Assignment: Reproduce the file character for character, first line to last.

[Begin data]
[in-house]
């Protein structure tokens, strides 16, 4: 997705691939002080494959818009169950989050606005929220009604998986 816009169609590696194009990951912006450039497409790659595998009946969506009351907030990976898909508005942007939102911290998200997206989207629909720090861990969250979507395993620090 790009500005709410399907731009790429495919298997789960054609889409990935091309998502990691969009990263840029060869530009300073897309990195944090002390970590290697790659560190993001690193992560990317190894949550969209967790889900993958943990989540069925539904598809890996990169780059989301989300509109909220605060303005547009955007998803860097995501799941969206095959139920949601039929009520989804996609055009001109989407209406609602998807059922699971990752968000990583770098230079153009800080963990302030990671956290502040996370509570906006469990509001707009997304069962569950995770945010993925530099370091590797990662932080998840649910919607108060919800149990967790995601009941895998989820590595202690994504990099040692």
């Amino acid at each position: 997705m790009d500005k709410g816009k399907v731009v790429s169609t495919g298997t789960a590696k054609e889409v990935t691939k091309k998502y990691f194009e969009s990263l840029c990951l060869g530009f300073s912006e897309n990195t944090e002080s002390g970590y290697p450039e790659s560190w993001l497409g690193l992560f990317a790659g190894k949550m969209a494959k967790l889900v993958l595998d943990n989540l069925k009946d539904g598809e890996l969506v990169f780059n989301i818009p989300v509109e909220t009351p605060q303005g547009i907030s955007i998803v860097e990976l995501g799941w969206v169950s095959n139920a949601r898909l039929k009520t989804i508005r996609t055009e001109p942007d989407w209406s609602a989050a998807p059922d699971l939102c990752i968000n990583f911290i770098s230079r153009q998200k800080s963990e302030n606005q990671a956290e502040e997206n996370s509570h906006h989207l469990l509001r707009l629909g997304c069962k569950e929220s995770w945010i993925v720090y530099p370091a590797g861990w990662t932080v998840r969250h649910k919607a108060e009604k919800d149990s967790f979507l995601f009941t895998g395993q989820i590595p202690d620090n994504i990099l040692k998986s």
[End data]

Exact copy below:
[in-house]
């Protein structure tokens, strides 16, 4: 997705691939002080494959818009169950989050606005929220009604998986 816009169609590696194009990951912006450039497409790659595998009946969506009351907030990976898909508005942007939102911290998200997206989207629909720090861990969250979507395993620090 790009500005709410399907731009790429495919298997789960054609889409990935091309998502990691969009990263840029060869530009300073897309990195944090002390970590290697790659560190993001690193992560990317190894949550969209967790889900993958943990989540069925539904598809890996990169780059989301989300509109909220605060303005547009955007998803860097995501799941969206095959139920949601039929009520989804996609055009001109989407209406609602998807059922699971990752968000990583770098230079153009800080963990302030990671956290502040996370509570906006469990509001707009997304069962569950995770945010993925530099370091590797990662932080998840649910919607108060919800149990967790995601009941895998989820590595202690994504990099040692």
């Amino acid at each position: 997705m790009d500005k709410g816009k399907v731009v790429s169609t495919g298997t789960a590696k054609e889409v990935t691939k091309k998502y990691f194009e969009s990263l840029c990951l060869g530009f300073s912006e897309n990195t944090e002080s002390g970590y290697p450039e790659s560190w993001l497409g690193l992560f990317a790659g190894k949550m969209a494959k967790l889900v993958l595998d943990n989540l069925k009946d539904g598809e890996l969506v990169f780059n989301i818009p989300v509109e909220t009351p605060q303005g547009i907030s955007i998803v860097e990976l995501g799941w969206v169950s095959n139920a949601r898909l039929k009520t989804i508005r996609t055009e001109p942007d989407w209406s609602a989050a998807p059922d699971l939102c990752i968000n990583f911290i770098s230079r153009q998200k800080s963990e302030n606005q990671a956290e502040e997206n996370s509570h906006h989207l469990l509001r707009l629909g997304c069962k569950e929220s995770w945010i993925v720090y530099p370091a590797g861990w990662t932080v998840r969250h649910k919607a108060e009604k919800d149990s967790f979507l995601f009941t895998g395993q989820i590595p202690d620090n994504i990099l040692k998986s």